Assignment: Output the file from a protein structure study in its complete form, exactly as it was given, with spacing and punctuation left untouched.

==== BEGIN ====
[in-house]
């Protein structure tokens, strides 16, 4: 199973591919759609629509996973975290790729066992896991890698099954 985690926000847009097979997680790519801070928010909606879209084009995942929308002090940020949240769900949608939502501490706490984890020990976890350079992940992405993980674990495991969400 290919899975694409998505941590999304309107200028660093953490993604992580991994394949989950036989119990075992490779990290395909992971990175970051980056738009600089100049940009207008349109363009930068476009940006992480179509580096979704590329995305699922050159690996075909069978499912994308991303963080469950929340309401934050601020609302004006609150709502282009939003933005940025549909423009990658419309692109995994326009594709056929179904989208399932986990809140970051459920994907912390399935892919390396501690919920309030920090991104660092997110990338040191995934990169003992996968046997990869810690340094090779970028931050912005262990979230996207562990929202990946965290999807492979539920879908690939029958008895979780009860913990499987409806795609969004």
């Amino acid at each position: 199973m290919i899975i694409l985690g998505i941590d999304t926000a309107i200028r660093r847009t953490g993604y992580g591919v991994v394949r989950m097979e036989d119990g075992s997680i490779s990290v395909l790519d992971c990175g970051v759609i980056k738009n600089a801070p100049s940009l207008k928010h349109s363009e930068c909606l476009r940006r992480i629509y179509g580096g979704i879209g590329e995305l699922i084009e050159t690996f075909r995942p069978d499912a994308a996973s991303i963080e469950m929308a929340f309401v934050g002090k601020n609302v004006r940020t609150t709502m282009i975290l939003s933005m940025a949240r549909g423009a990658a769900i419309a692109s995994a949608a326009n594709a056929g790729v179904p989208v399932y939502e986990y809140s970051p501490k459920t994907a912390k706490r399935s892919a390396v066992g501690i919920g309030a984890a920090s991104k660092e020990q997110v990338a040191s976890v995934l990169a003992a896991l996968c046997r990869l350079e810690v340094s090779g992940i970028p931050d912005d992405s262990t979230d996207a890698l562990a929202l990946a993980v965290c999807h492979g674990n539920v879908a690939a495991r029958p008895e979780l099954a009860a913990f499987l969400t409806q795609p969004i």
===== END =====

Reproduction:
[in-house]
């Protein structure tokens, strides 16, 4: 199973591919759609629509996973975290790729066992896991890698099954 985690926000847009097979997680790519801070928010909606879209084009995942929308002090940020949240769900949608939502501490706490984890020990976890350079992940992405993980674990495991969400 290919899975694409998505941590999304309107200028660093953490993604992580991994394949989950036989119990075992490779990290395909992971990175970051980056738009600089100049940009207008349109363009930068476009940006992480179509580096979704590329995305699922050159690996075909069978499912994308991303963080469950929340309401934050601020609302004006609150709502282009939003933005940025549909423009990658419309692109995994326009594709056929179904989208399932986990809140970051459920994907912390399935892919390396501690919920309030920090991104660092997110990338040191995934990169003992996968046997990869810690340094090779970028931050912005262990979230996207562990929202990946965290999807492979539920879908690939029958008895979780009860913990499987409806795609969004």
């Amino acid at each position: 199973m290919i899975i694409l985690g998505i941590d999304t926000a309107i200028r660093r847009t953490g993604y992580g591919v991994v394949r989950m097979e036989d119990g075992s997680i490779s990290v395909l790519d992971c990175g970051v759609i980056k738009n600089a801070p100049s940009l207008k928010h349109s363009e930068c909606l476009r940006r992480i629509y179509g580096g979704i879209g590329e995305l699922i084009e050159t690996f075909r995942p069978d499912a994308a996973s991303i963080e469950m929308a929340f309401v934050g002090k601020n609302v004006r940020t609150t709502m282009i975290l939003s933005m940025a949240r549909g423009a990658a769900i419309a692109s995994a949608a326009n594709a056929g790729v179904p989208v399932y939502e986990y809140s970051p501490k459920t994907a912390k706490r399935s892919a390396v066992g501690i919920g309030a984890a920090s991104k660092e020990q997110v990338a040191s976890v995934l990169a003992a896991l996968c046997r990869l350079e810690v340094s090779g992940i970028p931050d912005d992405s262990t979230d996207a890698l562990a929202l990946a993980v965290c999807h492979g674990n539920v879908a690939a495991r029958p008895e979780l099954a009860a913990f499987l969400t409806q795609p969004i």